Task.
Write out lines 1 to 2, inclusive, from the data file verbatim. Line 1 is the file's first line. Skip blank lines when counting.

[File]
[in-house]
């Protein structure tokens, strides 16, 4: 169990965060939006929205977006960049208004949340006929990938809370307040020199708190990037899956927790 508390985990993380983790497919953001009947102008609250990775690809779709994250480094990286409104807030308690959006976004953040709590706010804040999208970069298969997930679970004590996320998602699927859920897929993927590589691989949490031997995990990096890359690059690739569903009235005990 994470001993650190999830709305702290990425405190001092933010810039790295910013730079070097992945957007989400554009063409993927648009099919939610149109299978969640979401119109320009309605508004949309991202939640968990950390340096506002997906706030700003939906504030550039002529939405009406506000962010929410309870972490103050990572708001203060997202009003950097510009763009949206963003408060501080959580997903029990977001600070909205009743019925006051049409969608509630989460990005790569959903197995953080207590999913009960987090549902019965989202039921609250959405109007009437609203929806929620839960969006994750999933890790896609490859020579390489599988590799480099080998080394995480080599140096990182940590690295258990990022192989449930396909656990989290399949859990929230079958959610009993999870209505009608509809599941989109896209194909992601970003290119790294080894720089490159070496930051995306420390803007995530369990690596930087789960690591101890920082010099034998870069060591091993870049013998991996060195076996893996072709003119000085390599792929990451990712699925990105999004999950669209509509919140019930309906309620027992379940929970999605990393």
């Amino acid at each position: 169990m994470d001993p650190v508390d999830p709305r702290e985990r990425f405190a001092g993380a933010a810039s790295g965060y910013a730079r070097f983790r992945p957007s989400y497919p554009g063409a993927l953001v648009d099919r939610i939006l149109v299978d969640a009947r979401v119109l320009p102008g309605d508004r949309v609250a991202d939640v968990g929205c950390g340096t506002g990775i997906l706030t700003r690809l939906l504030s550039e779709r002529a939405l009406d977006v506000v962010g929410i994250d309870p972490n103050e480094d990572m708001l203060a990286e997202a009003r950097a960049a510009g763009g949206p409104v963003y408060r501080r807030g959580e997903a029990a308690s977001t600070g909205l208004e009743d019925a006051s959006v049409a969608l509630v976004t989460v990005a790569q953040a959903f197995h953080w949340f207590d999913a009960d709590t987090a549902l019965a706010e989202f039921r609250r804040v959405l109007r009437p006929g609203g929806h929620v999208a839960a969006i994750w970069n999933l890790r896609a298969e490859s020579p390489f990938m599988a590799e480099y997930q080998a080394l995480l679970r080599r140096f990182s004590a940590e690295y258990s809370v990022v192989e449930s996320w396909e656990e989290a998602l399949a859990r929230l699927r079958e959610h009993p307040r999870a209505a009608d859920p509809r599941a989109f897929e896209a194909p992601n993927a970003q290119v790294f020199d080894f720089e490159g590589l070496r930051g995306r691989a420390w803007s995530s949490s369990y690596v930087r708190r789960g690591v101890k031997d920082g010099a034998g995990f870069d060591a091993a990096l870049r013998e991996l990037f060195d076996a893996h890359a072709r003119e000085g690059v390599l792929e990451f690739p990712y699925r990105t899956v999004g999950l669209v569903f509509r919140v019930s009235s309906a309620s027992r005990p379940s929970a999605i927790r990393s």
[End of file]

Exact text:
[in-house]
């Protein structure tokens, strides 16, 4: 169990965060939006929205977006960049208004949340006929990938809370307040020199708190990037899956927790 508390985990993380983790497919953001009947102008609250990775690809779709994250480094990286409104807030308690959006976004953040709590706010804040999208970069298969997930679970004590996320998602699927859920897929993927590589691989949490031997995990990096890359690059690739569903009235005990 994470001993650190999830709305702290990425405190001092933010810039790295910013730079070097992945957007989400554009063409993927648009099919939610149109299978969640979401119109320009309605508004949309991202939640968990950390340096506002997906706030700003939906504030550039002529939405009406506000962010929410309870972490103050990572708001203060997202009003950097510009763009949206963003408060501080959580997903029990977001600070909205009743019925006051049409969608509630989460990005790569959903197995953080207590999913009960987090549902019965989202039921609250959405109007009437609203929806929620839960969006994750999933890790896609490859020579390489599988590799480099080998080394995480080599140096990182940590690295258990990022192989449930396909656990989290399949859990929230079958959610009993999870209505009608509809599941989109896209194909992601970003290119790294080894720089490159070496930051995306420390803007995530369990690596930087789960690591101890920082010099034998870069060591091993870049013998991996060195076996893996072709003119000085390599792929990451990712699925990105999004999950669209509509919140019930309906309620027992379940929970999605990393």